Asian shares eased on Thursday after the Federal Reserve increased interest rates and used a more hawkish tone by predicting a slightly quicker tightening. Meanwhile, concerns about weak Chinese data and the US-China trade spat kept investors jittery.
Chinese retail sales and urban investment data were surprisingly weak. The data lowered investors’ risk appetite by putting doubts over the world’s second largest economy. China’s central bank also unexpectedly left interest rates on hold instead of following the Fed higher.
European shares are predicted to fall. Spread-betters are looking forward to lower opening. They expect Britain’s FTSE to open 0.4 percent lower, Germany’s DAX to open 0.3 percent lower, and France’s CAC to open 0.2 percent lower.
MSCI’s broadest index of Asia-Pacific shares excluding Japan dropped 0.1 percent. Shares of South Korea and Taiwan declined 1 percent.
Japan’s Nikkei decreased 0.6 percent. In mainland China, Shanghai Composite index is on its way to reach 20-month closing low, dropping 0.4 percent.
The Federal Reserve increased its benchmark overnight lending rate a quarter of a percentage point, putting it on a range of 1.75 percent to 2 percent, which was expected, against a backdrop of strong US economic growth.
Fed policymakers’ rates predictions indicated to two additional hikes by the latter part of the year, as suggested by board members’ median forecast.
“The Fed was slightly more hawkish. But at the same time, the Fed is raising rates because of a strong economy and not because of the need to contain inflation. So that might have helped curb market reactions,” according to Masayuki Kichikawa, who is chief macro strategist at Sumitomo Mitsui Asset Management.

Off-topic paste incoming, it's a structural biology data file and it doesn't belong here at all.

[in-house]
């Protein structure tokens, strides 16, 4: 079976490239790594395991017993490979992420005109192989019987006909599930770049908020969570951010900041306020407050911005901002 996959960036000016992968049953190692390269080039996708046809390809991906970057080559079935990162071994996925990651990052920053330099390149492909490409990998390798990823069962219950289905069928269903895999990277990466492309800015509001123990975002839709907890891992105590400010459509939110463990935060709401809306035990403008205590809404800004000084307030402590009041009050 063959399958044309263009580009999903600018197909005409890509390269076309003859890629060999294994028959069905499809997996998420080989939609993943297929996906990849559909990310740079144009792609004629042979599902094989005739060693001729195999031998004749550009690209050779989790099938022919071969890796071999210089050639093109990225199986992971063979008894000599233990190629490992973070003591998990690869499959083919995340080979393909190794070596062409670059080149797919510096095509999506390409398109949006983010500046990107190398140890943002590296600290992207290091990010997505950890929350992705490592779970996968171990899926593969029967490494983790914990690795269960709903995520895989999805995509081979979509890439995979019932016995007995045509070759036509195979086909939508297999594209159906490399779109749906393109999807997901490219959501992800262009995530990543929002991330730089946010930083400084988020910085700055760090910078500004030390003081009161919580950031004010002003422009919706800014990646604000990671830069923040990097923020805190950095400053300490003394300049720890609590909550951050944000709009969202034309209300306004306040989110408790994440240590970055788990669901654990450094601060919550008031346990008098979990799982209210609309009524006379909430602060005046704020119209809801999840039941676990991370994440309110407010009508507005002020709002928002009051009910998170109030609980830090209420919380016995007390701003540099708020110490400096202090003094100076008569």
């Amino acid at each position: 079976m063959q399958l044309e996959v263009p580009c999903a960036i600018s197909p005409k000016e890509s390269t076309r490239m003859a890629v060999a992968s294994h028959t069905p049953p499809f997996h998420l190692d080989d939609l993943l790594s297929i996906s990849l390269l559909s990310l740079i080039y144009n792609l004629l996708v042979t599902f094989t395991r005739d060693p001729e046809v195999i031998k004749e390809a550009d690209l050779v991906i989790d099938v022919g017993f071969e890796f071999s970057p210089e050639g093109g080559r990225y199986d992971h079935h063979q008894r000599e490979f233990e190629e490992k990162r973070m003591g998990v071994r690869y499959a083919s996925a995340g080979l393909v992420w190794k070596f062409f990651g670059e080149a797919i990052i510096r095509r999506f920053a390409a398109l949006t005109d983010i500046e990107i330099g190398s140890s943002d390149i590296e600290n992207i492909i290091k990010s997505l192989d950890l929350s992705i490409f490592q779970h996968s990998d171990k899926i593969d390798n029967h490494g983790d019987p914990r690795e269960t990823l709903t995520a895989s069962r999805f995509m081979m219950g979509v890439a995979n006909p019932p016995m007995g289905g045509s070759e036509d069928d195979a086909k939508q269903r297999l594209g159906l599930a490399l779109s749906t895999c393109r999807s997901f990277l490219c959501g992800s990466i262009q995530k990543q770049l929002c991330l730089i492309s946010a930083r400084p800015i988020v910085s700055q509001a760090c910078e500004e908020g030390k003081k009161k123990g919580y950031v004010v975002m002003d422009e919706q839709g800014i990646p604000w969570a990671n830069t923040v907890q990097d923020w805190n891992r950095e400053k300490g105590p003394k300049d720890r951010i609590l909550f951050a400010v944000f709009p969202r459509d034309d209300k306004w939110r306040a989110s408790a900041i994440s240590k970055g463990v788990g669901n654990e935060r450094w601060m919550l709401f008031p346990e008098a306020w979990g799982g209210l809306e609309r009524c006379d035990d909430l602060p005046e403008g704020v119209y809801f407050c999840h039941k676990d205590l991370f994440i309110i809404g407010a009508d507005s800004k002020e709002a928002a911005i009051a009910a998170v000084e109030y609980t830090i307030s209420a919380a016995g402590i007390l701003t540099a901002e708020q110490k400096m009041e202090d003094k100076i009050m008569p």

Meanwhile, the looming concern of higher borrowing costs struck stocks while boosting US bond yields and the dollar. On the other hand, the overall market reaction was short-lived.
“When you look more closely, only eight board members saw two more hikes by the end of the year, compared to seven who saw one hike. In March it was seven versus eight. So you are talking about a change of only one board member after all,” said Norihiro Fujito, who is senior investment strategist at Mitsubishi UFJ Morgan Stanley Securities.
“The fact that markets quickly reversed their course suggests the Fed’s decision was broadly in line with expectations,” he stated.
On Wall Street, the S&P 500 fell 0.40 percent, while the Nasdaq Composite lost 0.11 percent.
The 10-year US Treasuries yield reached a three-week high of 3.010 percent before it quickly sauntered back to 2.948 percent.
Fed funds rate futures are pricing in a little over 50 percent chance of a two rate hikes this year, which is a small change from around 50 percent priced in before the Fed’s decision.
Even if the Fed slightly sped up the pace of rate hikes in coming months, it hinted a reference from the statement that interest rates will possibly remain below levels that are expected to prevail in the longer run.
“That gave reassurance to markets that Fed policy board members were also discussing an eventual end in its process to remove stimulus,” stated Hiroshi Yokotani, who is a portfolio strategist at State Street Global Advisors.
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